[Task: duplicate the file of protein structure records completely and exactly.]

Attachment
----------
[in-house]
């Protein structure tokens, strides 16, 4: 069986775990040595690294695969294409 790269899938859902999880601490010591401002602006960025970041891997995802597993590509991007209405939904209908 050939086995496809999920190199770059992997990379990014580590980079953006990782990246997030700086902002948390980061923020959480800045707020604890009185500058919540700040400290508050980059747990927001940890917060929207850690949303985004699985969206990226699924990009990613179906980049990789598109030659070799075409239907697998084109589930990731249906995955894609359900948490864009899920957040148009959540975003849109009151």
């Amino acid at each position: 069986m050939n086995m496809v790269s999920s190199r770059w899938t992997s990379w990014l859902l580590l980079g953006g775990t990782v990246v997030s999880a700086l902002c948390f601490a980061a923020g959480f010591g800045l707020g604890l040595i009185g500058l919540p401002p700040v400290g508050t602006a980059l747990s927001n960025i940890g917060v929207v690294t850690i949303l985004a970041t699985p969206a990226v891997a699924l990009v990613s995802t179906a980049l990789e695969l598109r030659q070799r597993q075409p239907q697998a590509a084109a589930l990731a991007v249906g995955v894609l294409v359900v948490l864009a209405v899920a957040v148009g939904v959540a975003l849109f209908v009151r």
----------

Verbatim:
[in-house]
């Protein structure tokens, strides 16, 4: 069986775990040595690294695969294409 790269899938859902999880601490010591401002602006960025970041891997995802597993590509991007209405939904209908 050939086995496809999920190199770059992997990379990014580590980079953006990782990246997030700086902002948390980061923020959480800045707020604890009185500058919540700040400290508050980059747990927001940890917060929207850690949303985004699985969206990226699924990009990613179906980049990789598109030659070799075409239907697998084109589930990731249906995955894609359900948490864009899920957040148009959540975003849109009151």
């Amino acid at each position: 069986m050939n086995m496809v790269s999920s190199r770059w899938t992997s990379w990014l859902l580590l980079g953006g775990t990782v990246v997030s999880a700086l902002c948390f601490a980061a923020g959480f010591g800045l707020g604890l040595i009185g500058l919540p401002p700040v400290g508050t602006a980059l747990s927001n960025i940890g917060v929207v690294t850690i949303l985004a970041t699985p969206a990226v891997a699924l990009v990613s995802t179906a980049l990789e695969l598109r030659q070799r597993q075409p239907q697998a590509a084109a589930l990731a991007v249906g995955v894609l294409v359900v948490l864009a209405v899920a957040v148009g939904v959540a975003l849109f209908v009151r």